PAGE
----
Macbeth Passage Analysis

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Passage 1
The context of this scene is after Macbeth received his promotion to Thane of Cawdor and he sent a letter to his wife Lady Macbeth, who was at Macbeth’s castle. A messenger gave Lady Macbeth a letter written by Macbeth which described his promotion to Thane of Cawdor. This promotion is ultimately what this excerpt of passage is referring to along with Lady Macbeth’s desire for her husband to further advance up the ranks and seize the crown, which King Duncan currently holds. In this passage, which contains Lady Macbeth’s famous, “Unsex me speech,” Lady Macbeth shakes off her femininity in order to do the dirty work require to overthrow Duncan and install Macbeth as King. Lady Macbeth’s determination to reach this end for her husband is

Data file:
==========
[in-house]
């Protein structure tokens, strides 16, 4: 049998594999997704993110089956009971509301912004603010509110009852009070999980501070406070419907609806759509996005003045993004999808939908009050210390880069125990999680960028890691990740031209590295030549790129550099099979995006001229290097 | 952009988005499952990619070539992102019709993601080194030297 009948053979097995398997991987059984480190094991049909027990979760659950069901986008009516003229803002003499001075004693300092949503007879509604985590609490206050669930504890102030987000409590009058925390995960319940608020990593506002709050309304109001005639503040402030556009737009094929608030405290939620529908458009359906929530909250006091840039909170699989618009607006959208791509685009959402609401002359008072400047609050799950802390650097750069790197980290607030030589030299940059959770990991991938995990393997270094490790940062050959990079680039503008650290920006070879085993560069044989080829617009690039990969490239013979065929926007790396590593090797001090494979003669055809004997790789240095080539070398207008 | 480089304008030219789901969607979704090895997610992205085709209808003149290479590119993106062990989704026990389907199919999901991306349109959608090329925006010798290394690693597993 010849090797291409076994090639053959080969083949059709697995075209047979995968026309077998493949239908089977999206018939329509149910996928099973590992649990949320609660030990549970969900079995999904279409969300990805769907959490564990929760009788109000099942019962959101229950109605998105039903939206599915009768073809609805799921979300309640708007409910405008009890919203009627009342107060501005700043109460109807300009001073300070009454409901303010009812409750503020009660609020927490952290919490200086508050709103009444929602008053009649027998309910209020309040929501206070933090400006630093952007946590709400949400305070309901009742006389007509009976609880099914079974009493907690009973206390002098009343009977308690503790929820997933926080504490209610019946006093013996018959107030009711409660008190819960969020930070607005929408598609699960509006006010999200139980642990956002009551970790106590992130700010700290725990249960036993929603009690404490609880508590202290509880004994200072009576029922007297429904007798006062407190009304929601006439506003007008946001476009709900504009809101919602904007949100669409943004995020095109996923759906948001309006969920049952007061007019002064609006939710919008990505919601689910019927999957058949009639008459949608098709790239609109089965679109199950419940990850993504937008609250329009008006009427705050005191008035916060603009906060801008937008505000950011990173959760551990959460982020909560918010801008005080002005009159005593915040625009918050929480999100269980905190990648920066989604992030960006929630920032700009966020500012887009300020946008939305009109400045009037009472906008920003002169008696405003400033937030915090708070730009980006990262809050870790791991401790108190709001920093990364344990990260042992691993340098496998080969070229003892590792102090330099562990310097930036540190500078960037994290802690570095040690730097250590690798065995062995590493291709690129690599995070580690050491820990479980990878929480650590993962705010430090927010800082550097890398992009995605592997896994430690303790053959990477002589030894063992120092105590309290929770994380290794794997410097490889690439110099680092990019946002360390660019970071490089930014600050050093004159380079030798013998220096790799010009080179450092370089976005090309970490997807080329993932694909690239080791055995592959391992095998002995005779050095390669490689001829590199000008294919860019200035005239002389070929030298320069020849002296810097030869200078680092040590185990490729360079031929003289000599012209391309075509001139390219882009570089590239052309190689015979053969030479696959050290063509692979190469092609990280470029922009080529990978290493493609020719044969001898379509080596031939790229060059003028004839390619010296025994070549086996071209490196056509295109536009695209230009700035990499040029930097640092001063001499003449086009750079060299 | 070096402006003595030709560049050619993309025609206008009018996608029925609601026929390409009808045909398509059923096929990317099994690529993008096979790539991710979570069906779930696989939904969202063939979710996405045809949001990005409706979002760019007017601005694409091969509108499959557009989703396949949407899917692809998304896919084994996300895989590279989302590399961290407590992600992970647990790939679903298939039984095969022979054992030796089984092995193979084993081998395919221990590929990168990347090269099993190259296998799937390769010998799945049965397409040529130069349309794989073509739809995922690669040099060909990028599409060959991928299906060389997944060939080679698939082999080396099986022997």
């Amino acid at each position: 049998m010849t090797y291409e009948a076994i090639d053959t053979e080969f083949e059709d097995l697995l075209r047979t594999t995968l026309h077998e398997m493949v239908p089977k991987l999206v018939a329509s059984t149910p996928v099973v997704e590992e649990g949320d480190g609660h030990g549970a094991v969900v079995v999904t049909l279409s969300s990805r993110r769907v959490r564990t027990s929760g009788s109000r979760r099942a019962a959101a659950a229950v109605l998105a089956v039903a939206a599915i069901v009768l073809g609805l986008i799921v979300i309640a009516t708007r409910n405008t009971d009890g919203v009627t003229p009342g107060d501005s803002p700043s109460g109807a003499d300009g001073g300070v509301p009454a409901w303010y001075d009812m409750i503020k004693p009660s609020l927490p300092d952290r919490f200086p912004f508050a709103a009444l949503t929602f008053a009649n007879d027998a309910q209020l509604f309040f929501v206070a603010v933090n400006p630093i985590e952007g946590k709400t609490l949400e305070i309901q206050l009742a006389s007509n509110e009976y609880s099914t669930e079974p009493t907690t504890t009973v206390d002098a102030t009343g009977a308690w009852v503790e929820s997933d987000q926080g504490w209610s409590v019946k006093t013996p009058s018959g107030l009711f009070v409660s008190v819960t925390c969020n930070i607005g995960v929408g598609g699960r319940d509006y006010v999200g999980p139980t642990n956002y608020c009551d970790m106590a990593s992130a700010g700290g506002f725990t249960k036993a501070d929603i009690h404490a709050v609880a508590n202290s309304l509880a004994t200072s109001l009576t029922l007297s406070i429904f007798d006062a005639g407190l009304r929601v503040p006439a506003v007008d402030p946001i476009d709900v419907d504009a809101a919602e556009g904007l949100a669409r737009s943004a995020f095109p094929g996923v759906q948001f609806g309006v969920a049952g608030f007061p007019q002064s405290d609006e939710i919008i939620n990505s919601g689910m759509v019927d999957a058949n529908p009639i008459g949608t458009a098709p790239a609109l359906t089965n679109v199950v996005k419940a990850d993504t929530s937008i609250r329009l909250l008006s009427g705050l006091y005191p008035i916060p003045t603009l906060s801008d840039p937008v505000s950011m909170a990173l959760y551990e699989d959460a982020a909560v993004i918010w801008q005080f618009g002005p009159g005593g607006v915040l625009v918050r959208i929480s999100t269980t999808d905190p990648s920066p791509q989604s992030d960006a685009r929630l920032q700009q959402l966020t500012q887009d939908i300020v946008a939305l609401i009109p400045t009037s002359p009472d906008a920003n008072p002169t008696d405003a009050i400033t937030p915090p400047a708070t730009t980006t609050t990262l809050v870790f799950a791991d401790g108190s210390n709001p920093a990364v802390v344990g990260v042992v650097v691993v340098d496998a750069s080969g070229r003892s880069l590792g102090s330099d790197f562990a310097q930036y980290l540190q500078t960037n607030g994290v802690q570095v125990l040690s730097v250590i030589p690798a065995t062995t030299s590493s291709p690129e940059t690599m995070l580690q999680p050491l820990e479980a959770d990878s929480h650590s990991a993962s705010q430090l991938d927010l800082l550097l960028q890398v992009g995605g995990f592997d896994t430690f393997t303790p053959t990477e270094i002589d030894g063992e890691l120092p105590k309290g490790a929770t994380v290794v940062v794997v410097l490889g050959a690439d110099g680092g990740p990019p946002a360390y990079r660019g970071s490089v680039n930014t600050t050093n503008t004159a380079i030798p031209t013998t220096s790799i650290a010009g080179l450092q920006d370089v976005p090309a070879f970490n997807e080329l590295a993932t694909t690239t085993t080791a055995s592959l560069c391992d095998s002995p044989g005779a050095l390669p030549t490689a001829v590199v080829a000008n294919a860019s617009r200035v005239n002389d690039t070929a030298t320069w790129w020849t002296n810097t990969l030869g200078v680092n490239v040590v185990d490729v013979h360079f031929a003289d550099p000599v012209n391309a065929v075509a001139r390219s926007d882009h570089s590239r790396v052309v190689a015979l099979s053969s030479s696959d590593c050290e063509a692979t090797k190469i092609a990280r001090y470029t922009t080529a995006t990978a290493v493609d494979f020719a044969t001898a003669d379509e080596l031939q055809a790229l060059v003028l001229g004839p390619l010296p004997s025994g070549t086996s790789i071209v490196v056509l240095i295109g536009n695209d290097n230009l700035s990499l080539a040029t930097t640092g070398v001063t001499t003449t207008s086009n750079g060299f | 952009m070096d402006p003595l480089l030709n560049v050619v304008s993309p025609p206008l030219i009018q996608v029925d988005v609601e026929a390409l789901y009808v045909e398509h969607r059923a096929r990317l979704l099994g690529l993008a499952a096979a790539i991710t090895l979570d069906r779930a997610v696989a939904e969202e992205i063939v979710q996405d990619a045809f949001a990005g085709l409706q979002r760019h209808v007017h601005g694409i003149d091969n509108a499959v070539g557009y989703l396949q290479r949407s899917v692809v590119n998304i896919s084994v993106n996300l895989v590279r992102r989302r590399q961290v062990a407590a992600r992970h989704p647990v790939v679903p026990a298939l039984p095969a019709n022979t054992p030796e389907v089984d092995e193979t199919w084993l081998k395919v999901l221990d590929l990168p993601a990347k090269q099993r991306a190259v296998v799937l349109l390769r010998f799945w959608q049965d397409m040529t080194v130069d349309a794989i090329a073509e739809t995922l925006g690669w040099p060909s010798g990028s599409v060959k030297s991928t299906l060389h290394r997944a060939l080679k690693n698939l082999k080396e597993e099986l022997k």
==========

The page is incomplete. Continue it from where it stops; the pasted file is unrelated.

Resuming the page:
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Macbeth is thinking about the implications of assassinating the King and potential consequences of such an act. Lady Macbeth planted the idea into Macbeth in order for Macbeth to ponder such things implied in the idea of assassination of the King. In the beginning of Macbeth’s soliloquy, Macbeth turns over the idea of punishment for such an act in his mind and brings up the point of having punishment in “the life to come.” (Shakespeare 288) even if he gets away with the act on Earth. He then tries to find reason to kill Duncan besides his own ambitions for power and cannot find any reason as he says that he is Duncan’s kinsman and should “shut the door [on the murderer], / Not bear the knife myself.” (Shakespeare 288). He also brings up the point that Duncan is a benevolent king ant that “tears shall drown the wind.” (Shakespeare 288) if King Duncan dies. This passage shows Macbeth’s ego as id and superego, which, in this case, are ambition for power and civility respectively, is at play and influencing his upcoming actions, along with Lady Macbeth’s

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